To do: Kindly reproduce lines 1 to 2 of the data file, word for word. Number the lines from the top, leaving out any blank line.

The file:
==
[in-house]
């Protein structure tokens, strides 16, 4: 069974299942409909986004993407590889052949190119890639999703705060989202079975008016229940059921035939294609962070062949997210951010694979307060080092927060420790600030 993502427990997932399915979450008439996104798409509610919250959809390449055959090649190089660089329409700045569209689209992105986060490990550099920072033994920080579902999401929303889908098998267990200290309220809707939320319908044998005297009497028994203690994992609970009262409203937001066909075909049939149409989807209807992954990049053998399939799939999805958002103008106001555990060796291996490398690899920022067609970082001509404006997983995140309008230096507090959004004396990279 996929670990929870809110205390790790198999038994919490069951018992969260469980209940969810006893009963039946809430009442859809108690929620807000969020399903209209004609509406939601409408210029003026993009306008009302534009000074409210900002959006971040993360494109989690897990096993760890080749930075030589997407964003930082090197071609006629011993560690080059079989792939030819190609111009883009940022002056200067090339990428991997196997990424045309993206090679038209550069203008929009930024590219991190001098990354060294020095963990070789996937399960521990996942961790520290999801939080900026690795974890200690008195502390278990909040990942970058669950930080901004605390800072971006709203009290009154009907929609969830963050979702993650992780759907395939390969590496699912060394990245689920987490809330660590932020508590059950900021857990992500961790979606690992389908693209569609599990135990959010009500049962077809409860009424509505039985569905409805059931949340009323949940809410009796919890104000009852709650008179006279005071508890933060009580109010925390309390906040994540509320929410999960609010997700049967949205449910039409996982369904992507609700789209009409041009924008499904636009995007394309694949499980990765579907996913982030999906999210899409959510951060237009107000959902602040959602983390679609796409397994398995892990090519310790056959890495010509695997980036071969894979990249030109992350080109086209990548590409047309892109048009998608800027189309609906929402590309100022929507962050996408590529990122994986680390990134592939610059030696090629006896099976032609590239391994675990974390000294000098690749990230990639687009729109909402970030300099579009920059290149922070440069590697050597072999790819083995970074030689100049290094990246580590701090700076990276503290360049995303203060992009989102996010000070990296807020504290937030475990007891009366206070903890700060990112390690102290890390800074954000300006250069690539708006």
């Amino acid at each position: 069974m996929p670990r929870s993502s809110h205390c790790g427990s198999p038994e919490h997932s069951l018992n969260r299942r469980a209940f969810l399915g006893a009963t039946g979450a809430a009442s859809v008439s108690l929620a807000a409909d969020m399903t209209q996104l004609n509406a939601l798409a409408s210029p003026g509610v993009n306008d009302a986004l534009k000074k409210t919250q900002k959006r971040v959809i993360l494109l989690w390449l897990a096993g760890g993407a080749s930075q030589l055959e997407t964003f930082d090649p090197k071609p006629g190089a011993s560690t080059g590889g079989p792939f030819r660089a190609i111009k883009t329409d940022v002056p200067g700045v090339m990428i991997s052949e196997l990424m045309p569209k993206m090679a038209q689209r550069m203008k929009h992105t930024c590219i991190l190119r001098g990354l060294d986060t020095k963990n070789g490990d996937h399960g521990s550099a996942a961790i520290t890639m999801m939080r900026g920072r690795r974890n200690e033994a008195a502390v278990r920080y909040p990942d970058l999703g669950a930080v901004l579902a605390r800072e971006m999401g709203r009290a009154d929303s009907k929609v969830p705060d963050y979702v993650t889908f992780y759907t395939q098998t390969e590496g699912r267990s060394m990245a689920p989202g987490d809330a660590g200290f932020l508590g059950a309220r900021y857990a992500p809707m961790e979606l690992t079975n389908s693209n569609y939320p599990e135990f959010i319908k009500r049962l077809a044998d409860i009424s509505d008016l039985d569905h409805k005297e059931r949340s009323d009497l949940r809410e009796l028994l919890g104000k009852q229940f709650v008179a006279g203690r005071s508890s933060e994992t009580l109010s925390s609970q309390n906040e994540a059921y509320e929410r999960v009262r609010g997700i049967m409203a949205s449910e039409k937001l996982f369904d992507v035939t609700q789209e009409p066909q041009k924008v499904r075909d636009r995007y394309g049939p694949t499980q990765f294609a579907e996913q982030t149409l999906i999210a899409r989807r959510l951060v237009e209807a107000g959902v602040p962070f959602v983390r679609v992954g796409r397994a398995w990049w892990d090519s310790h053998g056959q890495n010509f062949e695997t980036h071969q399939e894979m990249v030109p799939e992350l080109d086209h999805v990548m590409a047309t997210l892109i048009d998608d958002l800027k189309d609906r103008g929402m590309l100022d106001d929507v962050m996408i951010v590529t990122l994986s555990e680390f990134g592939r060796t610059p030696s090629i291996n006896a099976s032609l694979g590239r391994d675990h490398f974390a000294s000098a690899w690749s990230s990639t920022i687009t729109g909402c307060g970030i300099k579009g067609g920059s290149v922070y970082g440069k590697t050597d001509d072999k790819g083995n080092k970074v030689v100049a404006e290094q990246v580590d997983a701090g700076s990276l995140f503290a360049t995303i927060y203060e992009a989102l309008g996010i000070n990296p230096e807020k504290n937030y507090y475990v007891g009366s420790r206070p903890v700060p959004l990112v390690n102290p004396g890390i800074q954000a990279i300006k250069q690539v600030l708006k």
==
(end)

[in-house]
């Protein structure tokens, strides 16, 4: 069974299942409909986004993407590889052949190119890639999703705060989202079975008016229940059921035939294609962070062949997210951010694979307060080092927060420790600030 993502427990997932399915979450008439996104798409509610919250959809390449055959090649190089660089329409700045569209689209992105986060490990550099920072033994920080579902999401929303889908098998267990200290309220809707939320319908044998005297009497028994203690994992609970009262409203937001066909075909049939149409989807209807992954990049053998399939799939999805958002103008106001555990060796291996490398690899920022067609970082001509404006997983995140309008230096507090959004004396990279 996929670990929870809110205390790790198999038994919490069951018992969260469980209940969810006893009963039946809430009442859809108690929620807000969020399903209209004609509406939601409408210029003026993009306008009302534009000074409210900002959006971040993360494109989690897990096993760890080749930075030589997407964003930082090197071609006629011993560690080059079989792939030819190609111009883009940022002056200067090339990428991997196997990424045309993206090679038209550069203008929009930024590219991190001098990354060294020095963990070789996937399960521990996942961790520290999801939080900026690795974890200690008195502390278990909040990942970058669950930080901004605390800072971006709203009290009154009907929609969830963050979702993650992780759907395939390969590496699912060394990245689920987490809330660590932020508590059950900021857990992500961790979606690992389908693209569609599990135990959010009500049962077809409860009424509505039985569905409805059931949340009323949940809410009796919890104000009852709650008179006279005071508890933060009580109010925390309390906040994540509320929410999960609010997700049967949205449910039409996982369904992507609700789209009409041009924008499904636009995007394309694949499980990765579907996913982030999906999210899409959510951060237009107000959902602040959602983390679609796409397994398995892990090519310790056959890495010509695997980036071969894979990249030109992350080109086209990548590409047309892109048009998608800027189309609906929402590309100022929507962050996408590529990122994986680390990134592939610059030696090629006896099976032609590239391994675990974390000294000098690749990230990639687009729109909402970030300099579009920059290149922070440069590697050597072999790819083995970074030689100049290094990246580590701090700076990276503290360049995303203060992009989102996010000070990296807020504290937030475990007891009366206070903890700060990112390690102290890390800074954000300006250069690539708006």